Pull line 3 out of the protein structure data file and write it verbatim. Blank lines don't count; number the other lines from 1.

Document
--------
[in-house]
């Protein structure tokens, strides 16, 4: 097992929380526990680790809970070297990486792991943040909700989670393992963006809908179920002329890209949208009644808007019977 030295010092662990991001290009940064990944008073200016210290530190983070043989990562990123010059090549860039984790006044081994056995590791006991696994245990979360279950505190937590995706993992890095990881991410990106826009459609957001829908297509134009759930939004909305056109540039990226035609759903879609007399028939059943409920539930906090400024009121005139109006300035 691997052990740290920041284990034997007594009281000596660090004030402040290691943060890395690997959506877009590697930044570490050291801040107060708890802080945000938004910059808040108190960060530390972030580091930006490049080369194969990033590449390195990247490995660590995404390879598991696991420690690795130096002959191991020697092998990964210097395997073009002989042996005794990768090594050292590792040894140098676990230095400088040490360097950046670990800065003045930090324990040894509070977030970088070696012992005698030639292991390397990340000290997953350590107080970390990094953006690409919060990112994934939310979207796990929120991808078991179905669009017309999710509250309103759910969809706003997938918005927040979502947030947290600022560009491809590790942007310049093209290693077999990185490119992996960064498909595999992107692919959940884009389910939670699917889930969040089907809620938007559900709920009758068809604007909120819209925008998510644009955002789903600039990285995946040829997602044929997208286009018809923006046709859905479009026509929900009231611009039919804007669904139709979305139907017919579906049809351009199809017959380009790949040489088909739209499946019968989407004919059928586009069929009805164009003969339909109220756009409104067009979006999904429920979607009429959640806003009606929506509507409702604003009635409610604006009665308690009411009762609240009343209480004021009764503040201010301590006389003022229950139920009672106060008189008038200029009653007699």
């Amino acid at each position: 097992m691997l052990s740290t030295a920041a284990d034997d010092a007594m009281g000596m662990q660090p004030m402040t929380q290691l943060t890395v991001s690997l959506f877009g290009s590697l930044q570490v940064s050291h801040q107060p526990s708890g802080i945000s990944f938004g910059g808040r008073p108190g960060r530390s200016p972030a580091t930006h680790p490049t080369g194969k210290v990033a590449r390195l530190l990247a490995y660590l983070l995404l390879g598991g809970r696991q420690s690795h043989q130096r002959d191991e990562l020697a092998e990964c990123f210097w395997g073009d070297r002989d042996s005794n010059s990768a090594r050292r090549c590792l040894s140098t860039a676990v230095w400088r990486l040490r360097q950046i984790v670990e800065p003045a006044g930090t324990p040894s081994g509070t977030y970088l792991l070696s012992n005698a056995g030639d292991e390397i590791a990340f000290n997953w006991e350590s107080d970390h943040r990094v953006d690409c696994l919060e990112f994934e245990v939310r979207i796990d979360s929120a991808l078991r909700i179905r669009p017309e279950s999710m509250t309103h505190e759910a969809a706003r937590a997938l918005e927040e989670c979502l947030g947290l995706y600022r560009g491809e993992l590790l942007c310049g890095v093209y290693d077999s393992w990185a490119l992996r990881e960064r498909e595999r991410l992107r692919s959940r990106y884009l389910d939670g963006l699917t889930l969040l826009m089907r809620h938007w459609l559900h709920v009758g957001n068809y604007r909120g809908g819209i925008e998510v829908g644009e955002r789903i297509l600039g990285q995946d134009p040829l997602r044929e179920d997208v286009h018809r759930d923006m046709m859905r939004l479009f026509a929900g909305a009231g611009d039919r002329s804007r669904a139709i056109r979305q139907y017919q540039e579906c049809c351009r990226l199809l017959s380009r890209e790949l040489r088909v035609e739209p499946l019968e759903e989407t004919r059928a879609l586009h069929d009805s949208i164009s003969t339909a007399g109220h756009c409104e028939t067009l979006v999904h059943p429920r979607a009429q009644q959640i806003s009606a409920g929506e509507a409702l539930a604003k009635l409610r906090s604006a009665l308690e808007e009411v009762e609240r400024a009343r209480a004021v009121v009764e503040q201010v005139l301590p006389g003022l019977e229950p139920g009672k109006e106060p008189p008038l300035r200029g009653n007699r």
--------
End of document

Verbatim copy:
């Amino acid at each position: 097992m691997l052990s740290t030295a920041a284990d034997d010092a007594m009281g000596m662990q660090p004030m402040t929380q290691l943060t890395v991001s690997l959506f877009g290009s590697l930044q570490v940064s050291h801040q107060p526990s708890g802080i945000s990944f938004g910059g808040r008073p108190g960060r530390s200016p972030a580091t930006h680790p490049t080369g194969k210290v990033a590449r390195l530190l990247a490995y660590l983070l995404l390879g598991g809970r696991q420690s690795h043989q130096r002959d191991e990562l020697a092998e990964c990123f210097w395997g073009d070297r002989d042996s005794n010059s990768a090594r050292r090549c590792l040894s140098t860039a676990v230095w400088r990486l040490r360097q950046i984790v670990e800065p003045a006044g930090t324990p040894s081994g509070t977030y970088l792991l070696s012992n005698a056995g030639d292991e390397i590791a990340f000290n997953w006991e350590s107080d970390h943040r990094v953006d690409c696994l919060e990112f994934e245990v939310r979207i796990d979360s929120a991808l078991r909700i179905r669009p017309e279950s999710m509250t309103h505190e759910a969809a706003r937590a997938l918005e927040e989670c979502l947030g947290l995706y600022r560009g491809e993992l590790l942007c310049g890095v093209y290693d077999s393992w990185a490119l992996r990881e960064r498909e595999r991410l992107r692919s959940r990106y884009l389910d939670g963006l699917t889930l969040l826009m089907r809620h938007w459609l559900h709920v009758g957001n068809y604007r909120g809908g819209i925008e998510v829908g644009e955002r789903i297509l600039g990285q995946d134009p040829l997602r044929e179920d997208v286009h018809r759930d923006m046709m859905r939004l479009f026509a929900g909305a009231g611009d039919r002329s804007r669904a139709i056109r979305q139907y017919q540039e579906c049809c351009r990226l199809l017959s380009r890209e790949l040489r088909v035609e739209p499946l019968e759903e989407t004919r059928a879609l586009h069929d009805s949208i164009s003969t339909a007399g109220h756009c409104e028939t067009l979006v999904h059943p429920r979607a009429q009644q959640i806003s009606a409920g929506e509507a409702l539930a604003k009635l409610r906090s604006a009665l308690e808007e009411v009762e609240r400024a009343r209480a004021v009121v009764e503040q201010v005139l301590p006389g003022l019977e229950p139920g009672k109006e106060p008189p008038l300035r200029g009653n007699r």